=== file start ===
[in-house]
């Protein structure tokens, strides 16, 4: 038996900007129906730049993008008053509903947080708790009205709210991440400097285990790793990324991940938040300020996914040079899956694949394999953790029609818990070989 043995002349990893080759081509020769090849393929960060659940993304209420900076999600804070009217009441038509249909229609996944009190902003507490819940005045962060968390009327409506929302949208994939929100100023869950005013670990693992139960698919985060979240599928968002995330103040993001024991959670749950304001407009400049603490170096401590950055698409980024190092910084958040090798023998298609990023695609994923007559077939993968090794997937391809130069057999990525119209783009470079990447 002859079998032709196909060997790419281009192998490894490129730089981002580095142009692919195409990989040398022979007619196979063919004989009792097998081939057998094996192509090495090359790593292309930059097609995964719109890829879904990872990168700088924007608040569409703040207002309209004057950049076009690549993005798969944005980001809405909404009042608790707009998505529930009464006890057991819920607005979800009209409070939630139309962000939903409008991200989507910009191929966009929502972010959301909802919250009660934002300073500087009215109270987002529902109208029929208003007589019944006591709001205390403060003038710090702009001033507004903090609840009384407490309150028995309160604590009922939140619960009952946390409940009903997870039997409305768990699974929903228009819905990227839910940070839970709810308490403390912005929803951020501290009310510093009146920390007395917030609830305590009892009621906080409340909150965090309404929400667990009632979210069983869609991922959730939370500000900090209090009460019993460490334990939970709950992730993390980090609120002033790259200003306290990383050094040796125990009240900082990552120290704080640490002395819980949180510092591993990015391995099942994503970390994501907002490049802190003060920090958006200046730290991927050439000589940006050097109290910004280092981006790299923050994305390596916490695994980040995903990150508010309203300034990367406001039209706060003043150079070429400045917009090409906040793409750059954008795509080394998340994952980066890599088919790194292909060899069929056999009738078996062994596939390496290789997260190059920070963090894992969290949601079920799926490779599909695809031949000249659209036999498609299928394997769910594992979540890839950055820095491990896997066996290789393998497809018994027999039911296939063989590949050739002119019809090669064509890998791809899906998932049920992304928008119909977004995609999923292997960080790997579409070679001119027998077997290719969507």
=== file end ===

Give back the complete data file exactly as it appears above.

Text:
[in-house]
């Protein structure tokens, strides 16, 4: 038996900007129906730049993008008053509903947080708790009205709210991440400097285990790793990324991940938040300020996914040079899956694949394999953790029609818990070989 043995002349990893080759081509020769090849393929960060659940993304209420900076999600804070009217009441038509249909229609996944009190902003507490819940005045962060968390009327409506929302949208994939929100100023869950005013670990693992139960698919985060979240599928968002995330103040993001024991959670749950304001407009400049603490170096401590950055698409980024190092910084958040090798023998298609990023695609994923007559077939993968090794997937391809130069057999990525119209783009470079990447 002859079998032709196909060997790419281009192998490894490129730089981002580095142009692919195409990989040398022979007619196979063919004989009792097998081939057998094996192509090495090359790593292309930059097609995964719109890829879904990872990168700088924007608040569409703040207002309209004057950049076009690549993005798969944005980001809405909404009042608790707009998505529930009464006890057991819920607005979800009209409070939630139309962000939903409008991200989507910009191929966009929502972010959301909802919250009660934002300073500087009215109270987002529902109208029929208003007589019944006591709001205390403060003038710090702009001033507004903090609840009384407490309150028995309160604590009922939140619960009952946390409940009903997870039997409305768990699974929903228009819905990227839910940070839970709810308490403390912005929803951020501290009310510093009146920390007395917030609830305590009892009621906080409340909150965090309404929400667990009632979210069983869609991922959730939370500000900090209090009460019993460490334990939970709950992730993390980090609120002033790259200003306290990383050094040796125990009240900082990552120290704080640490002395819980949180510092591993990015391995099942994503970390994501907002490049802190003060920090958006200046730290991927050439000589940006050097109290910004280092981006790299923050994305390596916490695994980040995903990150508010309203300034990367406001039209706060003043150079070429400045917009090409906040793409750059954008795509080394998340994952980066890599088919790194292909060899069929056999009738078996062994596939390496290789997260190059920070963090894992969290949601079920799926490779599909695809031949000249659209036999498609299928394997769910594992979540890839950055820095491990896997066996290789393998497809018994027999039911296939063989590949050739002119019809090669064509890998791809899906998932049920992304928008119909977004995609999923292997960080790997579409070679001119027998077997290719969507």